Filmed on the Body

The 44th annual S.F. International Film Festival gets sexy, with women on top -- and just about everywhere else

Hedwig and the Angry Inch (U.S.A., 2000)
Hedwighas a wonderfully absurd setup, as any self-respecting musical should: Hedwig (writer/ director John Cameron Mitchell) is the transsexual lead singer of an obscure glam-rock band, and the angry inch is his penis, mutilated during a sex-change operation gone horribly awry. Abandoned and brokenhearted, Hedwig channels his anxiety into Ziggy Stardust--type songs (written by Michael Trask) and chases after his young doppelgänger/ex-lover/ protégé Tommy Gnosis (Michael Pitt), who's stolen those songs and achieved superstardom while Hedwig languishes in obscurity. Hedwig -- adapted from Mitchell's acclaimed off-Broadway musical -- is supposed to be about Hedwig's search for love and inner peace despite his, er, shortcomings, but we never get a fix on exactly what's driving him. His sexuality? His lack of fame? His capacity to love? All of the above? Mitchell bogs things down in empty animated segments, an East Berlin back story, thin characters, and artsy scene-setting, so by the time Pitt's pale, thin Gnosis enters to solve the puzzle, it's much too late to care whether Hedwig is the Second Coming or just the grandest drag queen ever to hit Jackson Cove, Mo. It's best to settle for the evocative, unconfused scenes set during Hedwig's national tour of seafood restaurants, where it's great fun to see him bitch and strut his way around retirees hunched over their cracked crab. (Mark Athitakis)
Saturday, April 21, 10 p.m., Castro

Keep the River on Your Right: A Modern Cannibal Tale (U.S.A., 2000)
This documentary written and directed by the brother-and-sister team of David and Laurie Gwen Shapiro profiles one Tobias Schneebaum, a former New York painter whose claim to fame is that he once went on a hunting raid with Peruvian Indians and then took part in cannibalism. Later, he wrote a book about his experiences that attracted a minor cult audience. Still more years later, he went to Indonesia and took a homosexual lover among the Asmat tribesmen of New Guinea. Clearly, the Shapiros see Schneebaum, now 80 and ailing, as a romantic adventurer. But they constantly allow the lurid Ripley's Believe It or Not! elements of his story to overwhelm the intended Seeker of Wisdom and Truth elements, and we begin to see them as exploiters. "How do people taste?" a Barnard student asks Schneebaum. "A little like pork," the former rabbinical student answers, without irony. And with that we rest our case for seeking out an alternative form of movie entertainment. (Bill Gallo)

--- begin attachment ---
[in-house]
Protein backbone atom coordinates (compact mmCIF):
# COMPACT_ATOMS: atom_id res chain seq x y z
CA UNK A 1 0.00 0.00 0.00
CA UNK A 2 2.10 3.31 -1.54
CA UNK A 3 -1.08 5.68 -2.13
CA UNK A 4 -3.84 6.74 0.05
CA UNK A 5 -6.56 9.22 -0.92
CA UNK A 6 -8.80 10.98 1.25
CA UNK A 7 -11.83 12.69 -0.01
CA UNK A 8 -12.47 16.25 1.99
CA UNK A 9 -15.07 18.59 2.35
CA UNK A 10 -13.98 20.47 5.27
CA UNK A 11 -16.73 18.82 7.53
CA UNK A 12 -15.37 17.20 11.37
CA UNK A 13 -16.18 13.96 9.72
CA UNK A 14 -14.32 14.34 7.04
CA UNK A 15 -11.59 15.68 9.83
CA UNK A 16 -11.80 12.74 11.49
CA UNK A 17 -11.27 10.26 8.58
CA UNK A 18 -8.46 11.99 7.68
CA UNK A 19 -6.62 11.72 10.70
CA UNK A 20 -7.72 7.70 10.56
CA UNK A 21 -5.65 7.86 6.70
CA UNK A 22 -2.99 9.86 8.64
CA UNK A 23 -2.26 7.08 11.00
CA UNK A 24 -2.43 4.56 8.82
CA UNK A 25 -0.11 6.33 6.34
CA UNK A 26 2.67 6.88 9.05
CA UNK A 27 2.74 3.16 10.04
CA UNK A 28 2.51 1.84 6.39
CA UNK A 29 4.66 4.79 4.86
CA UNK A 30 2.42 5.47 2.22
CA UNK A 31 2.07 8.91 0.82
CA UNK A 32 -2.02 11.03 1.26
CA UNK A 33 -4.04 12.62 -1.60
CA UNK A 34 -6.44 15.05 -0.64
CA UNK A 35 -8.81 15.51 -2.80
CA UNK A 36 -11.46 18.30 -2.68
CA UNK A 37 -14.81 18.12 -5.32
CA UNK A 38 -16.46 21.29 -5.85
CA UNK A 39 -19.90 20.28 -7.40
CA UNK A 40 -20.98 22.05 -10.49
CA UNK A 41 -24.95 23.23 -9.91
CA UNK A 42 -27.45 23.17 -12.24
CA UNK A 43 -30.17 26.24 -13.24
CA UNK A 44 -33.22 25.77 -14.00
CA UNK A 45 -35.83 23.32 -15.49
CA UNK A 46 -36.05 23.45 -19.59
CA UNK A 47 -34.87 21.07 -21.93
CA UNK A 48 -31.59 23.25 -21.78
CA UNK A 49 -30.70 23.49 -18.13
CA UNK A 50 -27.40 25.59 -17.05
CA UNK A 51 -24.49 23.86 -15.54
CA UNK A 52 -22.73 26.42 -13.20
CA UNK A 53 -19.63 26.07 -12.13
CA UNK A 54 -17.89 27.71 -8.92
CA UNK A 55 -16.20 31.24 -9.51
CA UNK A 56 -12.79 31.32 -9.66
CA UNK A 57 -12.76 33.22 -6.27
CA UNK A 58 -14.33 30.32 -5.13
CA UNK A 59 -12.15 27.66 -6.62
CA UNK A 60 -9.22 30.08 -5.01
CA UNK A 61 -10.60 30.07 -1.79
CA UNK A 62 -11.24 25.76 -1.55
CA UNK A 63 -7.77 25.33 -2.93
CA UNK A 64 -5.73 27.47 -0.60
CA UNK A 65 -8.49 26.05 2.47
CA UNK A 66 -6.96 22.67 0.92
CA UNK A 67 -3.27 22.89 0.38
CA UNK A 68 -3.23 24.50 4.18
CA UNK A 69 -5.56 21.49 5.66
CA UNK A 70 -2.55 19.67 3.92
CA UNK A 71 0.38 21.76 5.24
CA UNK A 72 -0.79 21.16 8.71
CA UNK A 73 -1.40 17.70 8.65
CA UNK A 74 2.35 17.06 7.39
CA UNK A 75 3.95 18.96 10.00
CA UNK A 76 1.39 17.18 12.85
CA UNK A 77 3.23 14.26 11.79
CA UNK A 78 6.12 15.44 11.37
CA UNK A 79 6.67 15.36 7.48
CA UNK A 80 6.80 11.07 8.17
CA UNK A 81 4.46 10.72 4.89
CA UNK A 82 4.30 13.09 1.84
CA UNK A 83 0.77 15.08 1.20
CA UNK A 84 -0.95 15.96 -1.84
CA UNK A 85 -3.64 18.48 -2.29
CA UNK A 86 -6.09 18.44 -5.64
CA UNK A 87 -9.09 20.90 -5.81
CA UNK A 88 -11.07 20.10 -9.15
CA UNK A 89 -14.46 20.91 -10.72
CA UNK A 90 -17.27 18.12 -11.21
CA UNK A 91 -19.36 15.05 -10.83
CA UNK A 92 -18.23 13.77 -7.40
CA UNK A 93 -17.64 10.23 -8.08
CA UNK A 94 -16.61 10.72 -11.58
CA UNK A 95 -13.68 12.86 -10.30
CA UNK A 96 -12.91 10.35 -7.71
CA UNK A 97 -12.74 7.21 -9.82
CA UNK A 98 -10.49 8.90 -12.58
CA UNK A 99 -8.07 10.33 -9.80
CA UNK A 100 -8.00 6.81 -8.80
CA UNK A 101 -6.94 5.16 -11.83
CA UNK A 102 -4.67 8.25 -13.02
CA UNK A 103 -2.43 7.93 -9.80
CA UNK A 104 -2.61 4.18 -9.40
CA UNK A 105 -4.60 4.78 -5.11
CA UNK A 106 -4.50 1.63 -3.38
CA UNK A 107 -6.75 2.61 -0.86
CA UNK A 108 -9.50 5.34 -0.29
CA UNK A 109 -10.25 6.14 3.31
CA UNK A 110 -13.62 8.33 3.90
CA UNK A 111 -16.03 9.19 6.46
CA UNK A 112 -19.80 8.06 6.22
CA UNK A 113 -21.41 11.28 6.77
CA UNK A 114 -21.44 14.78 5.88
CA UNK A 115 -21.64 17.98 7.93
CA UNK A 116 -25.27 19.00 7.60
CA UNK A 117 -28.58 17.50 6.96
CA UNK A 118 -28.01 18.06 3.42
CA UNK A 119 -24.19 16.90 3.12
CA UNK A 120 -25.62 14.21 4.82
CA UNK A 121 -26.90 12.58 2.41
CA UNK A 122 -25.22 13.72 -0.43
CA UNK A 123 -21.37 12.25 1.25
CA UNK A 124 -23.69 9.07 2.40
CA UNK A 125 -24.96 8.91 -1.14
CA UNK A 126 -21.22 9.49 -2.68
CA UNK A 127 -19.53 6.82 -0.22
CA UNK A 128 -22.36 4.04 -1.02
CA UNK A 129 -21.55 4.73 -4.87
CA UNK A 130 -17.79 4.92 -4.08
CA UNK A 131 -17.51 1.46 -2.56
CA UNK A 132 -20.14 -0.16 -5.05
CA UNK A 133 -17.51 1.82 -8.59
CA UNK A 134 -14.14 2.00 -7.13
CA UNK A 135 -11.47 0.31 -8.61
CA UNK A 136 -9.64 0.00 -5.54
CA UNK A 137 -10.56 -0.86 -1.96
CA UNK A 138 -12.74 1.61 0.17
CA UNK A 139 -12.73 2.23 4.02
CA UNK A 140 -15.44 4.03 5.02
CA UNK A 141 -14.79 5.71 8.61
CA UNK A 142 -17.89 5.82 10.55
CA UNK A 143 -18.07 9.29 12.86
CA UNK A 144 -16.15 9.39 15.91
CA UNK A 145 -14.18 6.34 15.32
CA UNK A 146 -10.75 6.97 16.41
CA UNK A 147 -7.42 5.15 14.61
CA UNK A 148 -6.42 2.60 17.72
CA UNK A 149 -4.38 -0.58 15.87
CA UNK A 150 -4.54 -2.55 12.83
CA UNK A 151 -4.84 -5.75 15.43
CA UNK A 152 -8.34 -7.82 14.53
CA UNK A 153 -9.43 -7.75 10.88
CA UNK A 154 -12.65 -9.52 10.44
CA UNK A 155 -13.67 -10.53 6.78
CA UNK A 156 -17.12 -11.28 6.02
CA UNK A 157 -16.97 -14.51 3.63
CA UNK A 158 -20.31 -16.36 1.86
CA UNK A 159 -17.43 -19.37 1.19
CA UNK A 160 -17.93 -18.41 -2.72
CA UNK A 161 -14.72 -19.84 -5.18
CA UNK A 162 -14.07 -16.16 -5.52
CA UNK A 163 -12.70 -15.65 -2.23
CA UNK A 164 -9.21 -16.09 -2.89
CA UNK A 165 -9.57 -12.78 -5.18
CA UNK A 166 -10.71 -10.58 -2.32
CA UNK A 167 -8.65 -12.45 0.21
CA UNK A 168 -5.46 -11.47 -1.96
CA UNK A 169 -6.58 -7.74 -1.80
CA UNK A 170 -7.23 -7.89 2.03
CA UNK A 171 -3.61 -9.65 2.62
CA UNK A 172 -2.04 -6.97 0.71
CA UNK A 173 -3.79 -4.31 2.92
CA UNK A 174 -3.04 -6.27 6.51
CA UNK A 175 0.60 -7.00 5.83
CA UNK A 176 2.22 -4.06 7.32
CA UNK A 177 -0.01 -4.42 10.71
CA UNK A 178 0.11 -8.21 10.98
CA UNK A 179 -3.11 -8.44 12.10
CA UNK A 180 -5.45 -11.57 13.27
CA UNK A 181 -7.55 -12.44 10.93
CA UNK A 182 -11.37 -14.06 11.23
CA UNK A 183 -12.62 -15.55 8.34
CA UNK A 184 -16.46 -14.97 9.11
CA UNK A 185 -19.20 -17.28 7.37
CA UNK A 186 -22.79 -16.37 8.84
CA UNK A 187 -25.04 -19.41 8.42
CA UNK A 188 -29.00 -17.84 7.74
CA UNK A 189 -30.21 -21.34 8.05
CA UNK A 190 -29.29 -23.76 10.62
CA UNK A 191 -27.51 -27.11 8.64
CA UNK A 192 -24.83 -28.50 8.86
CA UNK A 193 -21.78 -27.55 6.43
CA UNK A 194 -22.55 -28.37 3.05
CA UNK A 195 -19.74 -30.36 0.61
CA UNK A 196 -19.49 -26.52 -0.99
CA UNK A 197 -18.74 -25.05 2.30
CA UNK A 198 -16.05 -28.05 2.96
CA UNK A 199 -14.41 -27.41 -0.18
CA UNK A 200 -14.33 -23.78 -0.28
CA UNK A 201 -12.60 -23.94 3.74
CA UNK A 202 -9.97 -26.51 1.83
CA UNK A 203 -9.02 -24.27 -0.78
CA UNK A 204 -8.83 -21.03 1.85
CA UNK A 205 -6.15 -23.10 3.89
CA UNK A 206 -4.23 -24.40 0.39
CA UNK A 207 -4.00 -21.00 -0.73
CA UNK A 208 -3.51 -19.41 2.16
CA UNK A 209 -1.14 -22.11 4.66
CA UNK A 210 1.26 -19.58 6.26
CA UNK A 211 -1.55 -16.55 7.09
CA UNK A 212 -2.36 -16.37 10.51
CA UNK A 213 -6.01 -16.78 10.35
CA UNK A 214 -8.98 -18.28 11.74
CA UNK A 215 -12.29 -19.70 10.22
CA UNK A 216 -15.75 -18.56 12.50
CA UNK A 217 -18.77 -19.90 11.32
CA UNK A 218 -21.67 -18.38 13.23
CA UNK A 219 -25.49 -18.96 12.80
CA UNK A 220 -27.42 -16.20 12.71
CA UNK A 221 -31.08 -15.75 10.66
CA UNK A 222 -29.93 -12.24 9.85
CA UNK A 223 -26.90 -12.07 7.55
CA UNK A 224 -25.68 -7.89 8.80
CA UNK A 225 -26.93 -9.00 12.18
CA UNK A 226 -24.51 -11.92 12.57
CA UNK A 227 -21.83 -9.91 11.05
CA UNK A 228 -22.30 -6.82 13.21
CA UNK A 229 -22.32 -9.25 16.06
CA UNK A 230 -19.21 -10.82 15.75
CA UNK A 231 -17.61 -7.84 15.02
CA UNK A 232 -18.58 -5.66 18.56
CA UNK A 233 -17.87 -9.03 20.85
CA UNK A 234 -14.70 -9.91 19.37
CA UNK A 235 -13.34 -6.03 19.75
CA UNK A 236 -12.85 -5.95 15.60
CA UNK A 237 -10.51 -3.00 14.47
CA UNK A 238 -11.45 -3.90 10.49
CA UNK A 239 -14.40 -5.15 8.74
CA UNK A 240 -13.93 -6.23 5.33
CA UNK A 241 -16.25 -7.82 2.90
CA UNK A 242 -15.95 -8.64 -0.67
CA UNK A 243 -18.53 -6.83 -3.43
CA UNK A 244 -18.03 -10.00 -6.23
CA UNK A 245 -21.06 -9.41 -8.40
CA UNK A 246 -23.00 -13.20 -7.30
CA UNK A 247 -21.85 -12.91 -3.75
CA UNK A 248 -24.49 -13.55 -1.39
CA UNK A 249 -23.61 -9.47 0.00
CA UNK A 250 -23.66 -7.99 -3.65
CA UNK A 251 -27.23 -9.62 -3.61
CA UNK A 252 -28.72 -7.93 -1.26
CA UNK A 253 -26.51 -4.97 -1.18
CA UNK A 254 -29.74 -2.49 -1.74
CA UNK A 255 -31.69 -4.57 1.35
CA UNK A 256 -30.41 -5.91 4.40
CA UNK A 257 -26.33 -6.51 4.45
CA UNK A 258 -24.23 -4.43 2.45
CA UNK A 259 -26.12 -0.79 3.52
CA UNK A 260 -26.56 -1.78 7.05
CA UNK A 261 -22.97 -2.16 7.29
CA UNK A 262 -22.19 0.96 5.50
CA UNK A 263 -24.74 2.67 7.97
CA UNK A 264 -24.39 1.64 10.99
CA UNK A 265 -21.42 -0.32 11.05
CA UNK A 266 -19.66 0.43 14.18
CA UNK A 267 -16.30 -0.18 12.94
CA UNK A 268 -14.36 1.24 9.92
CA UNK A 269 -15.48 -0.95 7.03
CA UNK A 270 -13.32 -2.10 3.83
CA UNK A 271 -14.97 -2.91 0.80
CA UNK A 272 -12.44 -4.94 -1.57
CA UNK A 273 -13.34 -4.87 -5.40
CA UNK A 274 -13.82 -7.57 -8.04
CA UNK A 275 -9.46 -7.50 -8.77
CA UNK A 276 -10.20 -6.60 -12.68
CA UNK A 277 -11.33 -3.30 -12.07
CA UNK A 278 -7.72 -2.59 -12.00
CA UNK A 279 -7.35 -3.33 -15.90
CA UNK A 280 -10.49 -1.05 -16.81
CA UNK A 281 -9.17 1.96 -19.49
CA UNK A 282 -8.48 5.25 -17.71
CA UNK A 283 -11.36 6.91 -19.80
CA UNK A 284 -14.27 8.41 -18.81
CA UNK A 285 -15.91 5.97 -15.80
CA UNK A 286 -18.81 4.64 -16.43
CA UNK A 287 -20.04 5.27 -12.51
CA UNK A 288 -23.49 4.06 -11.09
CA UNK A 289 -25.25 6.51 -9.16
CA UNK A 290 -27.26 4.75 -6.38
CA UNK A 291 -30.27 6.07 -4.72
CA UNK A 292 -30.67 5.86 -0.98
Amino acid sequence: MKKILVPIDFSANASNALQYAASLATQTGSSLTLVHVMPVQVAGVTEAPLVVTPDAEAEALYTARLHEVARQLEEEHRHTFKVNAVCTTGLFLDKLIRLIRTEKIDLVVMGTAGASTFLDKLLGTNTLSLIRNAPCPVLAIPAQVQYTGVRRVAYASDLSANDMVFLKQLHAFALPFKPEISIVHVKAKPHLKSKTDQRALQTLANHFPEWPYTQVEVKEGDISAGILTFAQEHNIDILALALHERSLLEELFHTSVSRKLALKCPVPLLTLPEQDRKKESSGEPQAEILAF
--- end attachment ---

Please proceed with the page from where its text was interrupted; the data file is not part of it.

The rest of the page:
Wednesday, April 25, 4 p.m., AMC Kabuki; Thursday, April 26, 6:45 p.m., AMC Kabuki

Landscape (Slovak Republic, 2000)
A century in the life of a Balkan village unfolds like a series of folk tales in Martin Sulik's wry, haunting film. Each vignette is as captivating and as serpentine as an Andersen fable: the mute goatherd who swallows a snake; the always-hungry beggar who "even sniffs at rocks"; the brute with the bad disposition, the manipulative mother, and the fondness for nose-wrestling; the regretful widow who saves her old hair. The film's ironic whimsy assumes darker hues as the outside world makes its presence known via three entr'actes: the Nazi roundup of the village's Jews, the Soviet closure of the village's churches, and reports of the 1968 Prague invasion. (Matthew Stafford)